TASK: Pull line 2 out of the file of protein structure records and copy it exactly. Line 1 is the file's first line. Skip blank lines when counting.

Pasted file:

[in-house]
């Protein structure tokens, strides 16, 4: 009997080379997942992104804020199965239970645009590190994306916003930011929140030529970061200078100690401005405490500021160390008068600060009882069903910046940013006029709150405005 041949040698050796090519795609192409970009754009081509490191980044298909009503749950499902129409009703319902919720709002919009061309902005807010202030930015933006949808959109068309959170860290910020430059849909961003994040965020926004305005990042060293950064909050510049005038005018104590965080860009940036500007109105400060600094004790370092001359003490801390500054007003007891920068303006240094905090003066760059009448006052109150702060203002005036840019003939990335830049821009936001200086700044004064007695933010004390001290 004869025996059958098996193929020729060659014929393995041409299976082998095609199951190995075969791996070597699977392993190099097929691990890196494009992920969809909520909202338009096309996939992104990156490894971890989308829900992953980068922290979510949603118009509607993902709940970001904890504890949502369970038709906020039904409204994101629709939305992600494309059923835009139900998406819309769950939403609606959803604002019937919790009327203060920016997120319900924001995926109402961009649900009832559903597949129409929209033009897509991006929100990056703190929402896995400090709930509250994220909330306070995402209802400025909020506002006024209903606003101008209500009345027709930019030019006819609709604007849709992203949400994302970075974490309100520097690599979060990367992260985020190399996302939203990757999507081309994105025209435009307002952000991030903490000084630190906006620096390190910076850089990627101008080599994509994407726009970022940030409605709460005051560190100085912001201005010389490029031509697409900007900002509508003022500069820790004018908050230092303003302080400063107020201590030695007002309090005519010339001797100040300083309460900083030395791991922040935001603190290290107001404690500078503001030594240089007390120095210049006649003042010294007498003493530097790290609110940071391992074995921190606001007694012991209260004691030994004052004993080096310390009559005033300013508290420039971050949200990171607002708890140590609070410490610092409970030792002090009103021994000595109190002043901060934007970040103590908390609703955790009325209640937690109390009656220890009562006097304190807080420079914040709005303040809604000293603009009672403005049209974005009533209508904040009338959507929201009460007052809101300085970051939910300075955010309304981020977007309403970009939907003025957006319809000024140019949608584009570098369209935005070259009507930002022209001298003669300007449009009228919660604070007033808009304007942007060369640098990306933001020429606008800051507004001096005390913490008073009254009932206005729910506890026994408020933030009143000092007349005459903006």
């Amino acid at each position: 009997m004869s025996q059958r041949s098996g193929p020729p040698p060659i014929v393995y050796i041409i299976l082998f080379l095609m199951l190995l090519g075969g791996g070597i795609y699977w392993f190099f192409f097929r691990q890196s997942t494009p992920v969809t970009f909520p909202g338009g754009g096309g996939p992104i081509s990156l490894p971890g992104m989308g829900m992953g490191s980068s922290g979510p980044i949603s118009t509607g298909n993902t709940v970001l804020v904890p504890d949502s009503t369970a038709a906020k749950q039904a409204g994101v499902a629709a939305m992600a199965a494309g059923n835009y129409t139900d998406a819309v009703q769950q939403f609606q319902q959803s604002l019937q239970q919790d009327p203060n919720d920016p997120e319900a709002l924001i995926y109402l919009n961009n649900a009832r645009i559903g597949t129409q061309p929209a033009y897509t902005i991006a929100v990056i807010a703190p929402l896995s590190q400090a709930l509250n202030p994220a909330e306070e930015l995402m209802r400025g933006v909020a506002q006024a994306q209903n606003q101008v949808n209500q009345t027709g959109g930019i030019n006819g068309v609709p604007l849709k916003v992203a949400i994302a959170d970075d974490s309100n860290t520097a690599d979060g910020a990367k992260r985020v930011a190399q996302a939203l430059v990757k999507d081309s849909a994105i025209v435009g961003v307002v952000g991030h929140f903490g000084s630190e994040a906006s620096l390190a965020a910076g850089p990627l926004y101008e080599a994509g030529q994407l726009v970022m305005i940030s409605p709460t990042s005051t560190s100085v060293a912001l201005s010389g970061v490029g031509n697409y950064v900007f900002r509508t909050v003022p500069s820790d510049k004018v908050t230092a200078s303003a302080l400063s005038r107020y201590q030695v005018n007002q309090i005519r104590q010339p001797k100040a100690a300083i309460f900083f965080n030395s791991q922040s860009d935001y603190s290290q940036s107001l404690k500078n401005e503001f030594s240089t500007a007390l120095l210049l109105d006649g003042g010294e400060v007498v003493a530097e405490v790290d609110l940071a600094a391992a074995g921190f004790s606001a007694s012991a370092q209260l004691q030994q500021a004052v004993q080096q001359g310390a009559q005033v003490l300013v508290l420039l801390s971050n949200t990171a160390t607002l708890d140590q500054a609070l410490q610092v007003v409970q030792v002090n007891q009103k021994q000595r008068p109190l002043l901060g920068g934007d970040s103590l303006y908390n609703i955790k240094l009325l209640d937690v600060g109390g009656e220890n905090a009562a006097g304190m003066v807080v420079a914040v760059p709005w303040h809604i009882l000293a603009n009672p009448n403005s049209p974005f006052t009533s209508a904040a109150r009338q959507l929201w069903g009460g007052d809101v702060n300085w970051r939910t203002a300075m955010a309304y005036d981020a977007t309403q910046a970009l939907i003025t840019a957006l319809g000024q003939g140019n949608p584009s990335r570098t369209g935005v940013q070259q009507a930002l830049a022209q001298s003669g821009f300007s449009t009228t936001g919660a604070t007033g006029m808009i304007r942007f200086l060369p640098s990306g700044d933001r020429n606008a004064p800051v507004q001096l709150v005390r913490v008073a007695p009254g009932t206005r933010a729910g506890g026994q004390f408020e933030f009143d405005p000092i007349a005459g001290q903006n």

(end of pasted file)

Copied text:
């Protein structure tokens, strides 16, 4: 009997080379997942992104804020199965239970645009590190994306916003930011929140030529970061200078100690401005405490500021160390008068600060009882069903910046940013006029709150405005 041949040698050796090519795609192409970009754009081509490191980044298909009503749950499902129409009703319902919720709002919009061309902005807010202030930015933006949808959109068309959170860290910020430059849909961003994040965020926004305005990042060293950064909050510049005038005018104590965080860009940036500007109105400060600094004790370092001359003490801390500054007003007891920068303006240094905090003066760059009448006052109150702060203002005036840019003939990335830049821009936001200086700044004064007695933010004390001290 004869025996059958098996193929020729060659014929393995041409299976082998095609199951190995075969791996070597699977392993190099097929691990890196494009992920969809909520909202338009096309996939992104990156490894971890989308829900992953980068922290979510949603118009509607993902709940970001904890504890949502369970038709906020039904409204994101629709939305992600494309059923835009139900998406819309769950939403609606959803604002019937919790009327203060920016997120319900924001995926109402961009649900009832559903597949129409929209033009897509991006929100990056703190929402896995400090709930509250994220909330306070995402209802400025909020506002006024209903606003101008209500009345027709930019030019006819609709604007849709992203949400994302970075974490309100520097690599979060990367992260985020190399996302939203990757999507081309994105025209435009307002952000991030903490000084630190906006620096390190910076850089990627101008080599994509994407726009970022940030409605709460005051560190100085912001201005010389490029031509697409900007900002509508003022500069820790004018908050230092303003302080400063107020201590030695007002309090005519010339001797100040300083309460900083030395791991922040935001603190290290107001404690500078503001030594240089007390120095210049006649003042010294007498003493530097790290609110940071391992074995921190606001007694012991209260004691030994004052004993080096310390009559005033300013508290420039971050949200990171607002708890140590609070410490610092409970030792002090009103021994000595109190002043901060934007970040103590908390609703955790009325209640937690109390009656220890009562006097304190807080420079914040709005303040809604000293603009009672403005049209974005009533209508904040009338959507929201009460007052809101300085970051939910300075955010309304981020977007309403970009939907003025957006319809000024140019949608584009570098369209935005070259009507930002022209001298003669300007449009009228919660604070007033808009304007942007060369640098990306933001020429606008800051507004001096005390913490008073009254009932206005729910506890026994408020933030009143000092007349005459903006």